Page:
Tuesday, December 12, 2006


Yesterday I gave a presentation in the final session of the Cambridge-MIT Institute's symposium on Net Neutrality. I would love to write a detailed piece on the event, but for two complicating factors: 1) due to logistical problems, I only attended the final two sessions; and 2) the event occurred under the Chatham House Rule. General messages which I picked up from the two sessions I saw, and from talking to those who had been there throughout, were:

  • There is a startling dearth of information with which to assess in any comprehensive way what is actually happening on the internet as it is today, let alone how that changes in a non-NN world. Presenters cited some good work by Caida, CoCombine, and IIJ, but there seemed to be a consensus that we need much more - particularly for regulators to get greater insight into what they are trying, or perhaps not trying, to resolve.
  • Definition continues to be the most troublesome aspect, and some questioned if we could actually identify whether there is a problem, or just the prospects of a problem. Conversely, by the time a problem is generally acknowledged, it's often too late to resolve satisfactorily. Others questioned whether the issue will be amplified to serve individual political ambitions in Brussels, resulting in a pre-emptive over-reaction. I'd love to be more specific about all this, but rules are rules.
  • It seemed that there was a consensus that the EU Audiovisual Media Services Directive is fraught with potential problems.

My talk (slides here, and Torrent version) centered around two themes. The first was that, one year on from the infamous "My Pipes" interview, the world is a lot more complicated. Whereas the MPAA probably once (mistakenly) wanted Bram Cohen's head on a pike, its members are now signing up for BitTorrent distribution, and there are other platforms which seek to use the protocol to empower independent content creators and established names alike. World of Warcraft uses BT for client updates, and woe betide any carrier which stands between a guild member and his virtual world. As I've discussed before, the BBC also employs Kontiki in services like this one, which it makes clear is funded by the TV license fee - I don't know how many people would feel strongly enough about it to kick up a fuss, but it seems to me that throttling such a service could be seen as depriving license payers of the full use and value of their license. Okay, that's probably a stretch, but it illustrates the point that protocols previously classified as "alien," "pernicious," or downright "evil" may now be supporting perfectly legal services which consumers and authors have paid for/invested in. Ham-fisted attempts at "traffic shaping" now risk angering not only consumers, but also media companies with big legal departments, so choose your enemies wisely. I attempted to make the same point around the mash-up culture, citing examples like AIM Pages, which is now up to 239 application modules, some of which are from "mortal enemies" in the web space, as well as Second Life, which I think could end up being a minefield for a "My Pipes" implementation.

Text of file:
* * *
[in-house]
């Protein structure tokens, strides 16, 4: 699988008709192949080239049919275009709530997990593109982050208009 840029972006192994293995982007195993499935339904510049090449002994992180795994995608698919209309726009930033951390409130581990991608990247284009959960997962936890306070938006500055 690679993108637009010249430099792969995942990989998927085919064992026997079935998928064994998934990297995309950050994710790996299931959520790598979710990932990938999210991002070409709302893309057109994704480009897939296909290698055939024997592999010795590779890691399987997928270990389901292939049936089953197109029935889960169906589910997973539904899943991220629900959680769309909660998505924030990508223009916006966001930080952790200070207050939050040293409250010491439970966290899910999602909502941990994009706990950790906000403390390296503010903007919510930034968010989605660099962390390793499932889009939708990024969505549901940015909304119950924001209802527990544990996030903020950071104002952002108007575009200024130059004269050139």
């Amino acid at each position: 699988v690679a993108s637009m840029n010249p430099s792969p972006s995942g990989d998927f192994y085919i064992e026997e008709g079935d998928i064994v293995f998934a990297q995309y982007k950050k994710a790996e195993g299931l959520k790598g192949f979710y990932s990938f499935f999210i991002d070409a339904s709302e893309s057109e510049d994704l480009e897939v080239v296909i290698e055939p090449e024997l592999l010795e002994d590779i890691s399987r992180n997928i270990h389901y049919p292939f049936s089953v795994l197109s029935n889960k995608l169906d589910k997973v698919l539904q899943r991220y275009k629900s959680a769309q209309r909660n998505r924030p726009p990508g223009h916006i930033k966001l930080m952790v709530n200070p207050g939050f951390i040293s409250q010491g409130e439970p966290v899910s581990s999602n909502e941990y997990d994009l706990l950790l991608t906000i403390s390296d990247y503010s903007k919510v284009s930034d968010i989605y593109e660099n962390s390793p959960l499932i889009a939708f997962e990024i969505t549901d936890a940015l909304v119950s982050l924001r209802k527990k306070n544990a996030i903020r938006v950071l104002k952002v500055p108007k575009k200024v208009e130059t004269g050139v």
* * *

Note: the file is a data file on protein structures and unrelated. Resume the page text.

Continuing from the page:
My second point was that I think the entire debate has only come about as a result of the yawning gap between the pace of innovation in applications and the pace of deployment of true broadband. In other words, the disease is our approach to infrastructure, and the Net Neutrality debate is a symptom - I seemed to be the only person to delve into this aspect, though it's possible that someone did in an earlier session. While I stopped short of proposing any specific solutions, I did try to convey the idea that we need to seriously question whether the current model is capable of delivering true broadband, because there are some serious structural issues which seem to be inconsistent with the goal, which I listed as follows:

Incumbent telcos
–Vertically integrated business models
–Addicted to scarcity
–Risk averse
–Primary focus on capital markets/investors
–Poor track record in innovation
–Maximum investment horizon 3 – 5 years

This last issue, investment horizon and the audience likely to be interested, is a crucial one. I closed by predicting/proposing that there will soon be a re-examination of the infrastructure funding model, involving all or some of the following in some no doubt interesting combinations:

–Entrepreneurial capital, thinking outside the box (cf., Iliad)
–Property companies/REITs
–Specialist infrastructure funds
–Public/private partnerships
–Municipal/regional governments/development agencies (Amsterdam, Cataluña, Loma Linda CA, Seattle, Singapore, UTOPIA)
–Incumbent telcos, pending a change in DNA

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